Submitted by Admin on Thu, 01/12/2012 – 00:00
Landfill gas can be converted to useful energy, such as electricity, and is a renewable resource. Several regional Landfill Interest Groups (LIG)’s that fall under the auspices of the Institute of Waste Management of Southern Africa (IWMSA), enthusiastically support, educate and encourage progress in the field of landfill management and extraction methodologies.
Methane is a colorless, odorless and non-toxic gas, but is flammable and explosive under certain conditions and is also a harmful greenhouse gas. It is generated under anaerobic (in the absence of oxygen) conditions, primarily within landfills and herds of grazing animals, such as cattle, sheep and pigs. Ultimately, we have to take responsibility for finding effective ways to manage and destroy the large volumes of methane being continuously emitted to the atmosphere, and what better way to do this than to convert it into clean energy, such as electricity.
Methane is a key contributor to climate change
As waste in landfills decomposes, different gases are continuously produced in varying proportions. Landfill gas comprises approximately 50% methane, 40% carbon dioxide, small quantities of oxygen and nitrogen, and over 100 other trace gases, including carbon monoxide and hydrogen sulphide. Whilst carbon dioxide is found in much greater quantities in the atmosphere, methane is a potent greenhouse gas that is a key contributor to global climate change (over 21 times more potent than carbon dioxide). In addition, typical landfill gas, if permitted to accumulate in low lying or enclosed or confined spaces (such as buildings and houses next to a landfill), may produce an atmosphere that is both explosive and hazardous to life.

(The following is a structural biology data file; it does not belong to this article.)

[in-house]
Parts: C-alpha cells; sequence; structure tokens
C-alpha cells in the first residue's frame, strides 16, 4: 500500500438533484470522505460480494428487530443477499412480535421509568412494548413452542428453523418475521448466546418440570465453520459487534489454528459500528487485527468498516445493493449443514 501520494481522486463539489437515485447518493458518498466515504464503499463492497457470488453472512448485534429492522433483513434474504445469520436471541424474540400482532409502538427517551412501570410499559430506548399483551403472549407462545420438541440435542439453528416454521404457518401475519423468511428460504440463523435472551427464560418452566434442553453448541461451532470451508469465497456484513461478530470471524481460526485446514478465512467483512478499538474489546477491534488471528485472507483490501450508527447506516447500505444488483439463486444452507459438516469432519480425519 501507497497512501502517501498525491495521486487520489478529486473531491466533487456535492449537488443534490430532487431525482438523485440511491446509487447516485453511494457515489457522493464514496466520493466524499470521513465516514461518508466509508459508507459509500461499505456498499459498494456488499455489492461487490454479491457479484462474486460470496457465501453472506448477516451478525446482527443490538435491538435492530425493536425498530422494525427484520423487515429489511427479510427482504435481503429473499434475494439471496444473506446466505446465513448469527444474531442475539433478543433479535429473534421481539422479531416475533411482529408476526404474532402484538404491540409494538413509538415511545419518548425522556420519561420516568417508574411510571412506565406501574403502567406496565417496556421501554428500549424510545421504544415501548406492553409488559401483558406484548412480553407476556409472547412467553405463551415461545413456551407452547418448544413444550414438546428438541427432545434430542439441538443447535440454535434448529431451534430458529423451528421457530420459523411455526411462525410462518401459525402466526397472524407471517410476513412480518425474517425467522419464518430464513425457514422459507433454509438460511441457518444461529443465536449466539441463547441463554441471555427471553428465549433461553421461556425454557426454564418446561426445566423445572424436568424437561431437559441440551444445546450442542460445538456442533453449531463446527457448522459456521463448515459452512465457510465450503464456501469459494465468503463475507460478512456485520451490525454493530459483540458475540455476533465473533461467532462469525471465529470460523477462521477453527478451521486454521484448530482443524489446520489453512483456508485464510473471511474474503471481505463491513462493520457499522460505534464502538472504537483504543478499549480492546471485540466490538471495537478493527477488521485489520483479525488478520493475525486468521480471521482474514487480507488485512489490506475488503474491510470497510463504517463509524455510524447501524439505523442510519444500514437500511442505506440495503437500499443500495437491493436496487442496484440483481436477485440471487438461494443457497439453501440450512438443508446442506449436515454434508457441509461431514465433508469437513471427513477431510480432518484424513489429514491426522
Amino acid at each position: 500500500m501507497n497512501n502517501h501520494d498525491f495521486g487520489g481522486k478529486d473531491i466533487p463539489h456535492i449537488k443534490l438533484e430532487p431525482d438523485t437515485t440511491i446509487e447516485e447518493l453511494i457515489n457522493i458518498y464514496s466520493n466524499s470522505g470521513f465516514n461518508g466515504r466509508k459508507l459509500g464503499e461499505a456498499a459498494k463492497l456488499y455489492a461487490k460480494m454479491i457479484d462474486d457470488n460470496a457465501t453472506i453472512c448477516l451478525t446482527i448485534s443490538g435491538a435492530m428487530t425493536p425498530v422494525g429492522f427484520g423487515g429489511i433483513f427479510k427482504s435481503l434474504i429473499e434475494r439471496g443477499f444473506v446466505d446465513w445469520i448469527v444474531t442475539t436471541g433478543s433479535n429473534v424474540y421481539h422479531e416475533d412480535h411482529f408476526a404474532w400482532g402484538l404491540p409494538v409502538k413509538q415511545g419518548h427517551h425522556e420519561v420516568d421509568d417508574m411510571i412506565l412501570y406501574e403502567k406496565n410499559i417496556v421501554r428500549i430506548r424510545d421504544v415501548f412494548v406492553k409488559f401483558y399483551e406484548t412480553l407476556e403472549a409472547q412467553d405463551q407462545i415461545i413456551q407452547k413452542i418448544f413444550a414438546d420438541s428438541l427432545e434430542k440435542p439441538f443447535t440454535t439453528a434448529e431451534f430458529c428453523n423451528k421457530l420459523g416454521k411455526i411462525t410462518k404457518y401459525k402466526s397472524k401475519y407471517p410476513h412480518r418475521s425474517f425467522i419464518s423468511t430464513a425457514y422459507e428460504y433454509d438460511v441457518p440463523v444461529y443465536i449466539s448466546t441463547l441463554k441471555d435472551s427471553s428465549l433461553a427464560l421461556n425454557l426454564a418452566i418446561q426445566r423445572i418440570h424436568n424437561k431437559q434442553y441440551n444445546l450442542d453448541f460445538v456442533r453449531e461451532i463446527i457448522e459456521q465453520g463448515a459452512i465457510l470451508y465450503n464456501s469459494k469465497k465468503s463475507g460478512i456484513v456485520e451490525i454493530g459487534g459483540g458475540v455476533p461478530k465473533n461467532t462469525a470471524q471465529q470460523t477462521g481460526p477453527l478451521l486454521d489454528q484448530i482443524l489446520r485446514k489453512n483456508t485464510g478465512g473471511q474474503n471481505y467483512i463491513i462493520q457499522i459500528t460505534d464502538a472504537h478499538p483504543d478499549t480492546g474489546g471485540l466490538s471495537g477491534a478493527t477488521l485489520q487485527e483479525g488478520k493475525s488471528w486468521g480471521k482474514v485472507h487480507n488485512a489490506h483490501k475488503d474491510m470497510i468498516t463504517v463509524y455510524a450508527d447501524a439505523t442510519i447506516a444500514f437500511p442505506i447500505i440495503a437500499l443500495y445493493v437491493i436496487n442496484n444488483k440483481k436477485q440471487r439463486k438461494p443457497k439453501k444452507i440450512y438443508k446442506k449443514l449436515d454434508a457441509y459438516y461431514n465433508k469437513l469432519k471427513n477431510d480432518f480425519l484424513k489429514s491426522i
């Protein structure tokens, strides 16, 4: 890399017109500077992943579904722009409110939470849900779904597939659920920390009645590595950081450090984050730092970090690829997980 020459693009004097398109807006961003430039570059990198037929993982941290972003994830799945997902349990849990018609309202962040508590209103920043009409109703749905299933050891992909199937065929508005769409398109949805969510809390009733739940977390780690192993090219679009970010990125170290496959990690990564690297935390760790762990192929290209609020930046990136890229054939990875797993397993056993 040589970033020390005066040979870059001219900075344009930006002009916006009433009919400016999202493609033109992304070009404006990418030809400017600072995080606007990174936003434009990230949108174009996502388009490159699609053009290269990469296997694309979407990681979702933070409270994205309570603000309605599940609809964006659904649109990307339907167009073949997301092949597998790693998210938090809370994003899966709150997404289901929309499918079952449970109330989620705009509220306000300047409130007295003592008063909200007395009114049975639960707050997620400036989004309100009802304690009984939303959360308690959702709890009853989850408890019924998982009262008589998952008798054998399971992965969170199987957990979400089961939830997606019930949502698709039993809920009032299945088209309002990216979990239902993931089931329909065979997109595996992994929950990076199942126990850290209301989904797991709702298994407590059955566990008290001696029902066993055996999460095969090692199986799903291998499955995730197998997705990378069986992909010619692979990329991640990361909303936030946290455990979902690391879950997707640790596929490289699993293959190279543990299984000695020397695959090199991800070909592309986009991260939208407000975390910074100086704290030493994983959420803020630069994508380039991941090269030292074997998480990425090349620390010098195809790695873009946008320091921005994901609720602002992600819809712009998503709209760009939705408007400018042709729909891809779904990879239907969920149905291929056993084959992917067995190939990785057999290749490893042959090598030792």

Landfill gas can be readily extracted from a landfill, provided that proper engineering of the extraction and management system is carried out, and the landfill is under control and well managed. The extraction of landfill gas can take place once landfill cells reach capacity, at which point the landfill is covered, extraction equipment and collection pipe networks set in place, and the process of extracting the landfill gas can begin. In addition, the installation of landfill gas extraction systems can be incorporated in the land-filling process, enabling the extraction of landfill gas much earlier, prior to the completion of individual landfill cells. The extracted landfill gas can be used to fuel gas engines or turbines for the generation of electricity.
The IWMSA provides education and training for its members, as well as facilitating interest groups. You can network and exchange information with like-minded individuals, and even have your voice heard in the formulation of legislation. For more information, go towww.iwmsa.co.za.